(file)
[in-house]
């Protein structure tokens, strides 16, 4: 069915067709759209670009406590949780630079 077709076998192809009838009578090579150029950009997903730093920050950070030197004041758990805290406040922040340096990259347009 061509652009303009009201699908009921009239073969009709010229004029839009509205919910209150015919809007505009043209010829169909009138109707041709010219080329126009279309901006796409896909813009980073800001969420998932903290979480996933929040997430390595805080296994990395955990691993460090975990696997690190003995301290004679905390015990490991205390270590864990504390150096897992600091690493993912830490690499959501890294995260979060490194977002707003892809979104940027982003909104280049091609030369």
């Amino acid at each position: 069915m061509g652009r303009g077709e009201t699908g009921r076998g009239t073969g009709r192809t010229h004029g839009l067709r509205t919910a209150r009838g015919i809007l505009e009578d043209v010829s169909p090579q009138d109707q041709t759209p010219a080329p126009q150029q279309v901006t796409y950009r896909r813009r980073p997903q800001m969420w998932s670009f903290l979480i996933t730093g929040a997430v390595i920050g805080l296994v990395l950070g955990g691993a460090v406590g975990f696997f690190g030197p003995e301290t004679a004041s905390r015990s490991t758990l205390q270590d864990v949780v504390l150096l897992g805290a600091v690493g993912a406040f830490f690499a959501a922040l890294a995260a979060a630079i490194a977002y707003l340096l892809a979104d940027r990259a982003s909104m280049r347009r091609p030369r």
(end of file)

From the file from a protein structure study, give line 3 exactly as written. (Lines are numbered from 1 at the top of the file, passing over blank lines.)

């Amino acid at each position: 069915m061509g652009r303009g077709e009201t699908g009921r076998g009239t073969g009709r192809t010229h004029g839009l067709r509205t919910a209150r009838g015919i809007l505009e009578d043209v010829s169909p090579q009138d109707q041709t759209p010219a080329p126009q150029q279309v901006t796409y950009r896909r813009r980073p997903q800001m969420w998932s670009f903290l979480i996933t730093g929040a997430v390595i920050g805080l296994v990395l950070g955990g691993a460090v406590g975990f696997f690190g030197p003995e301290t004679a004041s905390r015990s490991t758990l205390q270590d864990v949780v504390l150096l897992g805290a600091v690493g993912a406040f830490f690499a959501a922040l890294a995260a979060a630079i490194a977002y707003l340096l892809a979104d940027r990259a982003s909104m280049r347009r091609p030369r």